Dog wins tally of nerve cells in the outer wrinkles of the brain

Comparing neuron numbers in different species could provide clues to animals’ smarts


A new study tallied nerve cells in the brains of carnivores. Despite being relatively large, a brown bear’s brain was lacking in these cells. Meanwhile, a raccoon’s cat-sized brain was packed full.

Jeremy Teaford/Vanderbilt University

If more nerve cells mean more smarts, then dogs beat cats, paws down, a new study finds. That harsh reality may shock some friends of felines. However, scientists say the real surprises came from the brains of less popular carnivores. Raccoon brains are packed with nerve cells, for instance. But brown bear brains are sorely lacking.

The researchers tallied the numbers of nerve cells, or neurons, in eight species. The ferret, banded mongoose, raccoon, cat, dog, hyena, lion and brown bear are all carnivores. Comparing how many neurons each hosted in their brains gave the scientists a better understanding of how different-sized brains are built. This neural tally appears in a December 12 Frontiers in Neuroanatomy paper. Ultimately, such data may also help reveal how brain features relate to intelligence.

For now, the multispecies nerve-cell count raises more questions than it answers, says Sarah Benson-Amram. She’s a zoologist at the University of Wyoming in Laramie. “It shows us that there’s a lot more out there that we need to study to really be able to understand the evolution of brain size and how it relates to cognition,” she says.

Suzana Herculano-Houzel is a neuroscientist at Vanderbilt University in Nashville, Tenn. She and her colleagues gathered brains from the different species. For each animal, they then whipped up batches of “brain soup.” This was brain tissue dissolved in a detergent. To this they added a molecule in this slurry that attaches only to neurons. This let the researchers count the neurons in each bit of brainy real estate.

Counting neurons

The cerebral (Seh-REE-brul) cortex is the wrinkly outer layer of the brain that’s involved in thinking, learning and remembering. Based on work with other mammals’ brains, the team knew that there was a fairly predictable link between the size of a carnivore’s cerebral cortex and how many neurons were in it. (Primates are the exception. This group includes monkeys, lemurs, chimps, gorillas and humans. Primate brains tend to pack in lots of neurons without growing bigger.)

In the new study, the expected relationship between brain size and neuron number generally held up. But for some larger carnivores — with correspondingly larger cortices — the neuron count seemed really low. For instance, lions and bears both had fewer neurons than a golden retriever. This canine had 623 million neurons packed into its doggy cortex. (For scale, the human cortex holds roughly 16.3 billion neurons.)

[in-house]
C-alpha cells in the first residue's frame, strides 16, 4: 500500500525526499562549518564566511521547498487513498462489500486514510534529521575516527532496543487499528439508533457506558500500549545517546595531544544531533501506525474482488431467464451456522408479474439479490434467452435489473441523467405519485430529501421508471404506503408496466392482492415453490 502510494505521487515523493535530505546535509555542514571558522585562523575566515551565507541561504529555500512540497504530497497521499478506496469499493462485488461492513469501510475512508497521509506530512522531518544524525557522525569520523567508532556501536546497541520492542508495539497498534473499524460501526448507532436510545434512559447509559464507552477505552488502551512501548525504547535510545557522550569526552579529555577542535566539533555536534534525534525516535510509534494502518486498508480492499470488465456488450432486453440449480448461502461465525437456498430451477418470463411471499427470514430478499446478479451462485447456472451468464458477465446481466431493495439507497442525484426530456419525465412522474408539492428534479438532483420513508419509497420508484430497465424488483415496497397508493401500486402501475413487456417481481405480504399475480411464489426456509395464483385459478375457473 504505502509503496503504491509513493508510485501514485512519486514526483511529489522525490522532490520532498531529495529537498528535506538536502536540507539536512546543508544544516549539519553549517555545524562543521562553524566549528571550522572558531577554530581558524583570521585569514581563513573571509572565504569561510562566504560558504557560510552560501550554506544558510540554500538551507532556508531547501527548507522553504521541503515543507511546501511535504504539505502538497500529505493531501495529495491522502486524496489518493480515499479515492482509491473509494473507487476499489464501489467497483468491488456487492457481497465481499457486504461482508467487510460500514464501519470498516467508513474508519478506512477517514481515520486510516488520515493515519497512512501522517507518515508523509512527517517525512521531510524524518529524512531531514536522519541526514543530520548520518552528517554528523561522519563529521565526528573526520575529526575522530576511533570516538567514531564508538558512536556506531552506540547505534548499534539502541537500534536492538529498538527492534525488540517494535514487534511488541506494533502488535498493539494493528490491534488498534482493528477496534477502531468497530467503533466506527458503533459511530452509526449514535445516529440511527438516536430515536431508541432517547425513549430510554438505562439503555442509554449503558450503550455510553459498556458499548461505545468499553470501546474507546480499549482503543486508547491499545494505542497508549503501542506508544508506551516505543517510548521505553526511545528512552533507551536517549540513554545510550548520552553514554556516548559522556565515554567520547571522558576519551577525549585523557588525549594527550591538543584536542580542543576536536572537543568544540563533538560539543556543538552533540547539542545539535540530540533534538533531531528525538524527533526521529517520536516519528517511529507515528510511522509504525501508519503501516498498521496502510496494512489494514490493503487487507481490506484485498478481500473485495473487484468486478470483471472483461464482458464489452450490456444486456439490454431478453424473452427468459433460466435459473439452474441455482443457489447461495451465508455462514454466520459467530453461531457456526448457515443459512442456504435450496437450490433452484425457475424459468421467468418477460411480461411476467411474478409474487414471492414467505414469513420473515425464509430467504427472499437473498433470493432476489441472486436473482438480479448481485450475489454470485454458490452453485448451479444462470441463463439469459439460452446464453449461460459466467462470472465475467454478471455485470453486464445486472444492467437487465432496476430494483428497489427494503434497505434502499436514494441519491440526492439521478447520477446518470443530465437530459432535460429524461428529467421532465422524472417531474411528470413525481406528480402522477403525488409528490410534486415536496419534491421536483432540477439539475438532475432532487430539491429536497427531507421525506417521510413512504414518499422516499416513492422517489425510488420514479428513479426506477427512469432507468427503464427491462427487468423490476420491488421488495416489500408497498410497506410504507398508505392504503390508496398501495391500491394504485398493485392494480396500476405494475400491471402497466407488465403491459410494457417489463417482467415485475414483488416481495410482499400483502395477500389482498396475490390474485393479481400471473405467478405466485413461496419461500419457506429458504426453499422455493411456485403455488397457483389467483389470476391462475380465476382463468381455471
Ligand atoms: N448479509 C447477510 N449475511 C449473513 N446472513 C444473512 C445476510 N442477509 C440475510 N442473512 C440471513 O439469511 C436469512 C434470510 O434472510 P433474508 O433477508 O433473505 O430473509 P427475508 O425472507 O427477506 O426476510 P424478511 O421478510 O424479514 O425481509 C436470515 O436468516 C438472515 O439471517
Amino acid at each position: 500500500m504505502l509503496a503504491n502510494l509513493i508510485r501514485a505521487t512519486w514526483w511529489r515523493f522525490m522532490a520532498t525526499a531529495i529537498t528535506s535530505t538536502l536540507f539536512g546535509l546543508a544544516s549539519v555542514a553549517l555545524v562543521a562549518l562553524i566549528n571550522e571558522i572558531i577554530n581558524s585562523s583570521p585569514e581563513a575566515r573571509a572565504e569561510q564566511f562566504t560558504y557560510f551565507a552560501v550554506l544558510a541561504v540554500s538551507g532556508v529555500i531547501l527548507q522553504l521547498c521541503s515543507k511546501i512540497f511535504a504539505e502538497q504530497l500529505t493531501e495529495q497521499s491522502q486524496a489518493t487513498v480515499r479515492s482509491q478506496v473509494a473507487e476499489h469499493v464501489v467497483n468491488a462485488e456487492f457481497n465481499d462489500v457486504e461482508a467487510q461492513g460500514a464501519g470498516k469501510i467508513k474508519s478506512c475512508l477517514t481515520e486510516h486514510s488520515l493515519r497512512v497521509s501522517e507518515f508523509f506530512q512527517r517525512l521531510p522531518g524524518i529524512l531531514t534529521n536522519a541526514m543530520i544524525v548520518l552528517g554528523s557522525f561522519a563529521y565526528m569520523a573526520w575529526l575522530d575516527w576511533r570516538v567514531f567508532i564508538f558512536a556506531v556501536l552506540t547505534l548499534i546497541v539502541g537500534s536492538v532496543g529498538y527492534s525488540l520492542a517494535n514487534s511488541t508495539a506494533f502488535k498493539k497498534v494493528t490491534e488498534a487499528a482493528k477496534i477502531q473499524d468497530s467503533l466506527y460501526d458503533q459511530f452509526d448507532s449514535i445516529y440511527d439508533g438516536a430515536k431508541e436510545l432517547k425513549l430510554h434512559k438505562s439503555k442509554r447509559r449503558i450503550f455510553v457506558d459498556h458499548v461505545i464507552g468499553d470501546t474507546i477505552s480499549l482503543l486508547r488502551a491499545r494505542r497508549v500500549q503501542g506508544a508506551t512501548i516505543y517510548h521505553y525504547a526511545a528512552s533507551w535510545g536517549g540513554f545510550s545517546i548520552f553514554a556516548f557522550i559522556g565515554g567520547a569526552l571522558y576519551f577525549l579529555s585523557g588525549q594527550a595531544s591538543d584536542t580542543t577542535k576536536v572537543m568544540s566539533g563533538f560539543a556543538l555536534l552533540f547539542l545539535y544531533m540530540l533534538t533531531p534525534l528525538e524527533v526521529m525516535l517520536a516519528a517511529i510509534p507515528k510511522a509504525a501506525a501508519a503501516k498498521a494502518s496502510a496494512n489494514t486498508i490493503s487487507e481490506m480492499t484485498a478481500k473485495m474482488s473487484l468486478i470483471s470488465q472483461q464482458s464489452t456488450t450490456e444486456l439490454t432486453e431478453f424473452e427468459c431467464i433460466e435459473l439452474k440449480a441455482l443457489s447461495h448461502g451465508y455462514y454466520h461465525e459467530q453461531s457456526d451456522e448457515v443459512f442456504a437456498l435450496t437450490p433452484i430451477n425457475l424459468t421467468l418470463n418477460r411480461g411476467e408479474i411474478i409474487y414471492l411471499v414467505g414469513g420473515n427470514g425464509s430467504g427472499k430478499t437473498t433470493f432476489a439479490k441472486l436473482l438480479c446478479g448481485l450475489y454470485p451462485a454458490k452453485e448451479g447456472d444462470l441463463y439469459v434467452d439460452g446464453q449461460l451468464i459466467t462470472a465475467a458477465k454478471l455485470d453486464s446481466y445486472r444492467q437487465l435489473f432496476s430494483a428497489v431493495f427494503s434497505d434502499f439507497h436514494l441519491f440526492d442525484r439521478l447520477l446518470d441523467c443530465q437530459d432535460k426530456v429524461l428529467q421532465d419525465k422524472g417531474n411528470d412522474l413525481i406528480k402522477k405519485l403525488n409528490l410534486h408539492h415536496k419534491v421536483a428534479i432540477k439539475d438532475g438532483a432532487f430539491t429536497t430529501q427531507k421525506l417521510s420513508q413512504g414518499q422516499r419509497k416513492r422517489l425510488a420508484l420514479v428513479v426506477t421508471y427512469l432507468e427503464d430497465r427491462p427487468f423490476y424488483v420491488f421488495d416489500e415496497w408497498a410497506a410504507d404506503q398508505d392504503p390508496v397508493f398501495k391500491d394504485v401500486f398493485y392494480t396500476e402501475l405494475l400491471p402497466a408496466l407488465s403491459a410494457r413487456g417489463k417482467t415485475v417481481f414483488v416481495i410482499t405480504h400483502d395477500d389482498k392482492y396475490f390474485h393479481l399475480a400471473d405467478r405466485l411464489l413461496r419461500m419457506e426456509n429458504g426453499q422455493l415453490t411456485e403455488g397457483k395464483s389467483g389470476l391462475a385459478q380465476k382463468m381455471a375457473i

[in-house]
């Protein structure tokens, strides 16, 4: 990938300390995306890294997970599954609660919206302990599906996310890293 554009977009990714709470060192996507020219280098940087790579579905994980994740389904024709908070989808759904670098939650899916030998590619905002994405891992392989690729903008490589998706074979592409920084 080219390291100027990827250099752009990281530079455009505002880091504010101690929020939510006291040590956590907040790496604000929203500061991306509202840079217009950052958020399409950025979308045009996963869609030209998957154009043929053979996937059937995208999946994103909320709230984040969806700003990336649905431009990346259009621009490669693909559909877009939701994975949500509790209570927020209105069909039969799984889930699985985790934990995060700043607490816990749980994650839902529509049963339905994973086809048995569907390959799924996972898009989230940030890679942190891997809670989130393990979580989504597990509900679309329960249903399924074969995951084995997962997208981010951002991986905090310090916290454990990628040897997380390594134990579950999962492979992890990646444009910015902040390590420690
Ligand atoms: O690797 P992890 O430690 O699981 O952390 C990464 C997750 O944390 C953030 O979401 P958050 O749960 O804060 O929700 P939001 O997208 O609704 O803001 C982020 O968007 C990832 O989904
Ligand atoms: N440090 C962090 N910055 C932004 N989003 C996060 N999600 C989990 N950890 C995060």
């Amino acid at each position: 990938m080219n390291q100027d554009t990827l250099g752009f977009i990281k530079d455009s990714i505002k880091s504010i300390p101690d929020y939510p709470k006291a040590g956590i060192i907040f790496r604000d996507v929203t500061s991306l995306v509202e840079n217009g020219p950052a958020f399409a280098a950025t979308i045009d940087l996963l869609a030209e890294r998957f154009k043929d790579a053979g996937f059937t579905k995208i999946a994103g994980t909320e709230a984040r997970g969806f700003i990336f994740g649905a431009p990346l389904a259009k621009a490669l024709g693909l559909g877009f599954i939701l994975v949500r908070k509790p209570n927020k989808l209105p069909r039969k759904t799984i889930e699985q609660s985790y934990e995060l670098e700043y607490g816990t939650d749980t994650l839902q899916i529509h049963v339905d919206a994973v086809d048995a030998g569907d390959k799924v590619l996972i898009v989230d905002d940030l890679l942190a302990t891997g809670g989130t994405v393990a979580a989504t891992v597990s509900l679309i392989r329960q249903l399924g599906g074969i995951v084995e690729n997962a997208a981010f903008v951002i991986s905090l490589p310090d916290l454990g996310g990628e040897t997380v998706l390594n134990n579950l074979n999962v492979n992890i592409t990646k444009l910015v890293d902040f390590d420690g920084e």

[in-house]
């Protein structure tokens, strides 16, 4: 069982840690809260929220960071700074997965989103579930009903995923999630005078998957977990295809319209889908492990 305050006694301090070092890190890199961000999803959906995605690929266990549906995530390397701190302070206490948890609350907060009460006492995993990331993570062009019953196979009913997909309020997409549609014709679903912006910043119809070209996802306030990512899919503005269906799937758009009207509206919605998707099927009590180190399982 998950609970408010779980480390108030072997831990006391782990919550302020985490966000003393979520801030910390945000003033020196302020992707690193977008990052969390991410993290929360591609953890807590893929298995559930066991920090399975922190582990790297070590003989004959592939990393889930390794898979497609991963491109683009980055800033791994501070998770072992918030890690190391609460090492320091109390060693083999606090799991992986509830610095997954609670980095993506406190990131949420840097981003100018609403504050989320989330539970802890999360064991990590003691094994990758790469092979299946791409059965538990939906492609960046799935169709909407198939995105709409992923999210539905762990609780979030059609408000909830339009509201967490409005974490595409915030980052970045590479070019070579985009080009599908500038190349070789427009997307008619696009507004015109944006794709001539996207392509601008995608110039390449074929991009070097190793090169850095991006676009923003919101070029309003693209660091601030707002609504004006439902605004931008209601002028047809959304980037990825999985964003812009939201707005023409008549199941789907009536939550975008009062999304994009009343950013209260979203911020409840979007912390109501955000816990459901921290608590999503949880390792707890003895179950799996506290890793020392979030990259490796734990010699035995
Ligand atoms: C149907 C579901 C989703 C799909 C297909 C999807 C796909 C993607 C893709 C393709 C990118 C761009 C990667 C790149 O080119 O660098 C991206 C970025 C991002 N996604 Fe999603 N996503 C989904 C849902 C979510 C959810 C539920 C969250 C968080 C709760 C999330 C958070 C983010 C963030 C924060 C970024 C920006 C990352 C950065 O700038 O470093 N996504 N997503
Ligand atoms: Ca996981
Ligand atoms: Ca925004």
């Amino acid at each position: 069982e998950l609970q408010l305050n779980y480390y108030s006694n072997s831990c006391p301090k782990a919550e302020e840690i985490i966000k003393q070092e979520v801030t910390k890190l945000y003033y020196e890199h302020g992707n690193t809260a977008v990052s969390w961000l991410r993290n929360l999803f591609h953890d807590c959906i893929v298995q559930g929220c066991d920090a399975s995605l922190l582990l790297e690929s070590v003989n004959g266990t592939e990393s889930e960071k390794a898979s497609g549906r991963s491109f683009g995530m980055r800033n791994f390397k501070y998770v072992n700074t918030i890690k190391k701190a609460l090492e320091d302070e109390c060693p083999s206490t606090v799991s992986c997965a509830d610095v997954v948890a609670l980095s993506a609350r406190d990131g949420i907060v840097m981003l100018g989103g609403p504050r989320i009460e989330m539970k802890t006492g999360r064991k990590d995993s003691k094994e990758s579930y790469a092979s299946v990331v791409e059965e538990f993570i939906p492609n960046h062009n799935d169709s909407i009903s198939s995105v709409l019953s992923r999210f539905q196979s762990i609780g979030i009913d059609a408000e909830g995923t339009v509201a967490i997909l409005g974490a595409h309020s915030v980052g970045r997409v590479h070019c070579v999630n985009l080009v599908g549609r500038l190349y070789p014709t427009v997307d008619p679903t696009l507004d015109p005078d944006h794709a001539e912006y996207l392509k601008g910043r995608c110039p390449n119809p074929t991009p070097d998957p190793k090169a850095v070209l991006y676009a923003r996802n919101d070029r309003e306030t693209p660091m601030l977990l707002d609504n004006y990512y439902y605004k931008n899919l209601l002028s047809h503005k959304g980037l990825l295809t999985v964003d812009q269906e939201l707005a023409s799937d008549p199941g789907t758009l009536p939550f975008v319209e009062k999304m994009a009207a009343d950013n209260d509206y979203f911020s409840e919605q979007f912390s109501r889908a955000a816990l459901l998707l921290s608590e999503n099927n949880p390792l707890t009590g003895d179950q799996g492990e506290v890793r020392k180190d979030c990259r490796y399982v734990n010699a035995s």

The brown bear’s was surprisingly low. Its cortex is about 10 times bigger than a cat’s. Yet the bear’s cortex contained roughly the same number of neurons as a cat, some 250 million. “It’s just flat out missing 80 percent of the neurons that you would expect,” Herculano-Houzel notes. She suspects that there’s a limit to how much food a big predator like a bear can catch and eat, especially one that hibernates. That caloric limit might also cap the number of its neurons. After all, those cells burn a lot of energy.

Another surprise — but in the opposite direction — was the raccoon. Its cat-sized brain hosts a doglike number of neurons. This fits with the nocturnal mammal’s reputation as a clever problem-solver. Benson-Amram cautions, however, that it’s not clear how brain-neuron numbers relate to potential intelligence. Raccoons are very dexterous, she says. It’s possible that a beefed-up brain region that handles touch, which is part of the cortex, could account for the coon’s high neuron count.

Herculano-Houzel expected large predators such as lions to have lots of neurons. “We went into this study with the expectation that being a predator would require smarts,” she says. But in many cases, a predator didn’t seem to have more neurons than its prey. A lion, for instance, has about 545 million neurons in its cerebral cortex. But the blesbok antelope, one of its prey, has about 571 million, the researchers previously found. And that antelope’s high neuron count was packed into a cortex that was somewhat smaller than the lion’s.

It would be nice to know how neuron count relates to smarts. By counting neurons, “we’ve figured out one side of that equation,” Herculano-Houzel says. Those counts now need to be linked to animals’ thinking abilities.   

Some studies have found correlations between brain size, neuron number and problem-solving skills across various species. This includes one by Benson-Amram. But finding ways to measure intelligence across different species is challenging, she adds. “I find it to be a really fun puzzle. But it’s a big challenge to think, ‘Are we asking the right questions?’”

Laura Sanders is the neuroscience writer at Science News. She holds a Ph.D. in molecular biology from the University of Southern California.

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